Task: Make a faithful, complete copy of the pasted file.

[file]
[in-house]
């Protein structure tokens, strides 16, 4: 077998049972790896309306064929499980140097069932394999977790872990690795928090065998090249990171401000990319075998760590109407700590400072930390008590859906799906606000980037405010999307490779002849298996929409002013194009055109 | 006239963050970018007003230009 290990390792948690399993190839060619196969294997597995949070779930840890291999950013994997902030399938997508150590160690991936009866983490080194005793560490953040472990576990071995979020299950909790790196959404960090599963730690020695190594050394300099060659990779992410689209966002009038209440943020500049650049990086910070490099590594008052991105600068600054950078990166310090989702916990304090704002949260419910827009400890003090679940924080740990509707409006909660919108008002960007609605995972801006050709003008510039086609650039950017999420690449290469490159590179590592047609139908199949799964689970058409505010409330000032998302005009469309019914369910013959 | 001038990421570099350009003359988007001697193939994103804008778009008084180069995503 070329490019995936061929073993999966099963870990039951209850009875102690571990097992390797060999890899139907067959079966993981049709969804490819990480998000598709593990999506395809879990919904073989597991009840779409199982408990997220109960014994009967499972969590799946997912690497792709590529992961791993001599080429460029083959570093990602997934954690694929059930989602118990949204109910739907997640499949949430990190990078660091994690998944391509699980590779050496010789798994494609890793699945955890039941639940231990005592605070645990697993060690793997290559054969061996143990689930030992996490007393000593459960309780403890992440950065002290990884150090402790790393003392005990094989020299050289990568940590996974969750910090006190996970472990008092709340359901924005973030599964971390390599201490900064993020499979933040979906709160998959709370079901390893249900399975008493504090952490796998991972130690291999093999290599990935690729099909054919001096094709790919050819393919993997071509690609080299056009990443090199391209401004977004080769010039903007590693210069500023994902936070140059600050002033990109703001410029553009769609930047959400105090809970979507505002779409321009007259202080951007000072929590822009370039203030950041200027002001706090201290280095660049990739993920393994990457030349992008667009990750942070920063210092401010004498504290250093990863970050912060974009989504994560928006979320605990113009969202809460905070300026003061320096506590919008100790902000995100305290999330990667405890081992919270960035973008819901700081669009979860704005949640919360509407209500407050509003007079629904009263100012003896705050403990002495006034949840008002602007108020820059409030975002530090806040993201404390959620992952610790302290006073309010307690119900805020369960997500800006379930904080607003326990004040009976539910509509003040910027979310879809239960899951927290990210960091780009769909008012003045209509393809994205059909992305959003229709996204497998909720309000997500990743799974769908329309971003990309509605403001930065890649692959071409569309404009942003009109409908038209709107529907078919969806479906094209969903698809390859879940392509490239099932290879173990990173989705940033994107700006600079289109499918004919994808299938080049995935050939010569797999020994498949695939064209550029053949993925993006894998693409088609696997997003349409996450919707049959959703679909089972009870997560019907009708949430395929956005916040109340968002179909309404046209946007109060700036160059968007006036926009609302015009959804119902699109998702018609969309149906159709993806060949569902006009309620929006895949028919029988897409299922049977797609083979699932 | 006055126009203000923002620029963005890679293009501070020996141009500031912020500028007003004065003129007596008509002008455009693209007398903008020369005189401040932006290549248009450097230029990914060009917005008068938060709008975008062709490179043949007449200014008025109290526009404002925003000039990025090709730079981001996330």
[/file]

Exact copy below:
[in-house]
């Protein structure tokens, strides 16, 4: 077998049972790896309306064929499980140097069932394999977790872990690795928090065998090249990171401000990319075998760590109407700590400072930390008590859906799906606000980037405010999307490779002849298996929409002013194009055109 | 006239963050970018007003230009 290990390792948690399993190839060619196969294997597995949070779930840890291999950013994997902030399938997508150590160690991936009866983490080194005793560490953040472990576990071995979020299950909790790196959404960090599963730690020695190594050394300099060659990779992410689209966002009038209440943020500049650049990086910070490099590594008052991105600068600054950078990166310090989702916990304090704002949260419910827009400890003090679940924080740990509707409006909660919108008002960007609605995972801006050709003008510039086609650039950017999420690449290469490159590179590592047609139908199949799964689970058409505010409330000032998302005009469309019914369910013959 | 001038990421570099350009003359988007001697193939994103804008778009008084180069995503 070329490019995936061929073993999966099963870990039951209850009875102690571990097992390797060999890899139907067959079966993981049709969804490819990480998000598709593990999506395809879990919904073989597991009840779409199982408990997220109960014994009967499972969590799946997912690497792709590529992961791993001599080429460029083959570093990602997934954690694929059930989602118990949204109910739907997640499949949430990190990078660091994690998944391509699980590779050496010789798994494609890793699945955890039941639940231990005592605070645990697993060690793997290559054969061996143990689930030992996490007393000593459960309780403890992440950065002290990884150090402790790393003392005990094989020299050289990568940590996974969750910090006190996970472990008092709340359901924005973030599964971390390599201490900064993020499979933040979906709160998959709370079901390893249900399975008493504090952490796998991972130690291999093999290599990935690729099909054919001096094709790919050819393919993997071509690609080299056009990443090199391209401004977004080769010039903007590693210069500023994902936070140059600050002033990109703001410029553009769609930047959400105090809970979507505002779409321009007259202080951007000072929590822009370039203030950041200027002001706090201290280095660049990739993920393994990457030349992008667009990750942070920063210092401010004498504290250093990863970050912060974009989504994560928006979320605990113009969202809460905070300026003061320096506590919008100790902000995100305290999330990667405890081992919270960035973008819901700081669009979860704005949640919360509407209500407050509003007079629904009263100012003896705050403990002495006034949840008002602007108020820059409030975002530090806040993201404390959620992952610790302290006073309010307690119900805020369960997500800006379930904080607003326990004040009976539910509509003040910027979310879809239960899951927290990210960091780009769909008012003045209509393809994205059909992305959003229709996204497998909720309000997500990743799974769908329309971003990309509605403001930065890649692959071409569309404009942003009109409908038209709107529907078919969806479906094209969903698809390859879940392509490239099932290879173990990173989705940033994107700006600079289109499918004919994808299938080049995935050939010569797999020994498949695939064209550029053949993925993006894998693409088609696997997003349409996450919707049959959703679909089972009870997560019907009708949430395929956005916040109340968002179909309404046209946007109060700036160059968007006036926009609302015009959804119902699109998702018609969309149906159709993806060949569902006009309620929006895949028919029988897409299922049977797609083979699932 | 006055126009203000923002620029963005890679293009501070020996141009500031912020500028007003004065003129007596008509002008455009693209007398903008020369005189401040932006290549248009450097230029990914060009917005008068938060709008975008062709490179043949007449200014008025109290526009404002925003000039990025090709730079981001996330």